In the Boracay aftermath, eco-tourism is next big thing | Inquirer Business

In the Boracay aftermath, eco-tourism is next big thing

HSMA members offer support for colleagues affected by the temporary closure of Boracay. Proceeds from the sale of “#OneBoracay” shirts are pooled to provide modest cash assistance to displaced island workers.

With the mess Boracay has become, the country’s tourism program should focus on sustainability.

John Paolo R. Rivera of the Asian Institute of Management’s Center for Tourism said the travel and tourism industry should not just think of numbers but preserve what they had to offer.


Many eco-tourists—people who appreciate and enjoy a relatively preserved and protected nature—were from affluent countries and ready and able to spend more, he noted.

Rivera was the resource person during the general meeting of the Hotel Sales & Marketing Association International, Inc. (HSMA) at the Bayleaf Hotel in Intramuros, Manila.


During the meeting, HSMA announced the country’s first Great Room Sale happening on May 30 to 31 at the Glorietta Activity Center in Makati City. The group also launched the 2018 Virtus Awards that would be given out on Oct. 8.

Against the backdrop of the Boracay debacle, Rivera made a pitch for eco-friendly or sustainable tourism.

“Emerging destinations are eco-tourism related,” he said.  Sustainability would ensure that those destinations would be enjoyed by more people and for many years to come.

Rivera said the eco-tourism market “is the fastest growing sector” of the tourism industry, expanding at the rate of 5 to 50 percent.  “Tourists who do not know about sustainability are terrorists …  because they destroy their destinations,” he said.

The industry, he added, should be guided by the three Ps —profit, people and the planet. It could not be only about money, he said.

Tourism, like many other things, should be seen as a system having cause and effect. Everything is interrelated.

“Boracay was seen as a money-maker, not a system,” Rivera said, “so industry people on the island simply counted the numbers (of tourist arrivals).”


Sustainability would ensure that the money-maker would survive and thrive, draw more people and generate jobs.

Rivera said one way to attract the “right kind of tourists” was to make the destination more expensive. He cited Batanes as an example of such.

But the Philippines was more into mass tourism, offering budget-friendly packages, rather than sustainability, Rivera noted. Many destinations were afraid to raise their prices because they were not sure they could deliver, he said. Destinations were being promoted before they were ready and did not have the necessary infrastructure and facilities to accept hordes of people.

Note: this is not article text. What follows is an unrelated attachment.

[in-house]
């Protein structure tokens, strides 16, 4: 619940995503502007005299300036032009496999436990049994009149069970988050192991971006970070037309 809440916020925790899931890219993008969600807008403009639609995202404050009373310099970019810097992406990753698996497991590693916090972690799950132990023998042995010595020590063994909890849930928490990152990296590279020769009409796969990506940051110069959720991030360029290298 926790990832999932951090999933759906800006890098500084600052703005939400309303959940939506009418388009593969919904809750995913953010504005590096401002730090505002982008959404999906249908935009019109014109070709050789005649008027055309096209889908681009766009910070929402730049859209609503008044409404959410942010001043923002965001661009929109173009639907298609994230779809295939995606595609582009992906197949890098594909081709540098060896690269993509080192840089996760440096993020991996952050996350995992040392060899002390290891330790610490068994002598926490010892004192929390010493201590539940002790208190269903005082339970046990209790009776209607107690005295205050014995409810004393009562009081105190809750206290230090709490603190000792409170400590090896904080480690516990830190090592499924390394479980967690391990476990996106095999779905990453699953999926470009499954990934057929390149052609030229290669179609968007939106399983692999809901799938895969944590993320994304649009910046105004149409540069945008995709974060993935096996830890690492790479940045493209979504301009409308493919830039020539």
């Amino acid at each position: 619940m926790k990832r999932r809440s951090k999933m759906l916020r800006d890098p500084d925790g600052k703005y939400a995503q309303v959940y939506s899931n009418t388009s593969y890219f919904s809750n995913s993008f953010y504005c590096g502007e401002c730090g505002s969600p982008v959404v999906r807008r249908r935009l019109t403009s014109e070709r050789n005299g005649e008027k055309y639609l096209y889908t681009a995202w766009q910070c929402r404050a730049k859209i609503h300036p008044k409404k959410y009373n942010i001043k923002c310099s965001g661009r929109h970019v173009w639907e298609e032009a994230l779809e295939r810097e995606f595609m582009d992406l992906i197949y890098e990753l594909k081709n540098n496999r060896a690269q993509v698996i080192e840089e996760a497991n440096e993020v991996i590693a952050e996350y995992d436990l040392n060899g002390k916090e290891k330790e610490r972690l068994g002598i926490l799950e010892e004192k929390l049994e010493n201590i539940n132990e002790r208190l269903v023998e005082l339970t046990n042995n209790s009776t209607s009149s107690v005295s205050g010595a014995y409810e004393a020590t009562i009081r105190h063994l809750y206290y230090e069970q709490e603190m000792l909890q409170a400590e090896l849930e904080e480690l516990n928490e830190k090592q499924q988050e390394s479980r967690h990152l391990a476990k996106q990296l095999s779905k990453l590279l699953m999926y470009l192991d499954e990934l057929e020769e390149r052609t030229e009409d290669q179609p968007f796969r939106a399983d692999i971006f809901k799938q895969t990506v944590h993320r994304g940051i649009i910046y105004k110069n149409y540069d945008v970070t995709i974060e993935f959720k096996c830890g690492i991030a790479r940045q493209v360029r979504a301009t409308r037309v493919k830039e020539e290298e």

On the four-year-old Virtus Awards, Rose H. Libongco, chair of the awards program and an HSMA founder, said the recognition aimed to honor the heroes and heroines of the hospitality industry. She pointed out that selling a hotel was more challenging than marketing a consumer product, which could get a significant boost just from media advertising campaigns.

“People have different demands for hotels,” she said, so there could be no one-size-fits-all sales campaigns. Promotional efforts should be target- and purpose-specific, among other things, Libongco said.

Virtus awards will be given in four categories: Outstanding Sales and Marketing Associate, Outstanding Sales and Marketing Manager, Outstanding Sales and Marketing Leader and Outstanding Marketing Campaign of the Year. Covered period for nominations is from April 1, 2017 to March 30, 2018 and deadline for submission of entries is June 13.

Libongco said they would be looking for excellence and how nominees faced the challenges of their jobs.

HSMA, she said, wanted to raise the flag for marketing and intensify the campaign to raise standards as the association’s legacy. They wanted to empower sales people to contribute to the bottom line and be role models of professionalism  and excellence.

Meanwhile, the first Great HSMA Room Sale will offer discounts of up to 60 to 70 percent on hotel and resort accommodations. A free upgrade to the next room category or suite is also offered. Entrance to the event is free.

Participants include Ace Suites, Astoria Hotels and Resort, Azalea Hotels and Residences, Bayleaf Hotels, Best Western Hotel, Bluewater Resorts, Conrad Hotels, Golden Phoenix, Island Cove and Seda Hotels.

Prior to its general meeting, HSMA conducted a job fair for displaced Boracay hotel and resort workers. It is also offering financial and other kinds of assistance and is selling t-shirts to raise funds for the workers.

HSMA, which is composed of hotel sales and marketing professionals, has over 120 hotels and resorts as member-partners. —CONTRIBUTED

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